Default Small Screen

save the Blue Tier

natural history

This section on the natural history of Blue Tier has its origins in a book published by Sarah Lloyd The Blue Tier - a natural history, available from Friends of the Blue Tier. We acknowledge Sarah's encouragement and considerable help with identification, especially of fungi and the bryophytes. She has contributed many of the images as well.
Todd Dudley of North-east Bioregional Network has provided regular assistance identifying the flowering plants.
We are grateful to Central North Field Naturalists for loan of two microscopes used in identifying and photographing the bryophytes.

For those not familiar with the Blue Tier this is temperate rain forest country, the upper reaches of which are partly covered in old growth myrtle, sassafras and celery-top pine as well as regeneration from bushfires and the ravages of human disturbance from a century ago. Dominant vegetation on the lower slopes range from white-top stringy-bark and mountain ash down to the drier areas of brown-top stringybark, white gum and even a few peppermints at the bottom of 3-Notches track. This is complemented with a wide diversity of understorey types including some not usually associated with rainforest.

This is work in progress which we are confident will never be completed. There are ambitions of expanding the categories listed below to include at least some members of most life-forms found on the Blue Tier but fear our grasp will fall far short of our reach ...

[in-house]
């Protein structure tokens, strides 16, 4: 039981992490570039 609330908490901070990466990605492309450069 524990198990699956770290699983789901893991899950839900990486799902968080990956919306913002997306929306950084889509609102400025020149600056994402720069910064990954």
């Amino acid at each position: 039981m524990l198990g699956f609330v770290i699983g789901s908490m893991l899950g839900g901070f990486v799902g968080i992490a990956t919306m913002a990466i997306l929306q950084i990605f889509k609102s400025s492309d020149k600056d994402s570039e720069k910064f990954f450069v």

Public Domain mark

We are not certain that our identification is always correct to the species level but we have taken pains to ensure that obvious errors have not crept into these pages.

2009/05/10 - We are placing all images with the 'Copyright (year)' notice into the public domain. You may use them for any purpose you wish, including commercial use, without seeking further permission.
Third party images on this site without the specific notices above belong to their respective owners and retain full copyright protection.
Our latest images now display the 'Public Domain' symbol.

flora of Blue Tier
Random image of Blue Tier flora


We use Whittaker's 1969 division of life into 5 kingdoms which is admittedly not universally accepted - but then, none of them are. The formal classification below provides some idea of the relationships amongst differing life forms. The last two, genus and species (e.g. Homo sapiens) is sufficient to identify any organism.

Web References
- Introduction to taxonomy
- Florida Nature provides some useful pages on the taxonomic relationship amongst life forms.
- Atlas of Living Australia (ALA) promises to be the richest web source of images relating to Australian natural history.

2010/05/24 - We would like to credit use of the free 'Extended Depth of Field' plugin for ImageJ software for improving focus depth of some micrographs.
2011/07/22 - We have started using the free Hugin program for image stacking.

Page url:

Back to top

81027-1, 33, 118, 1002, 29009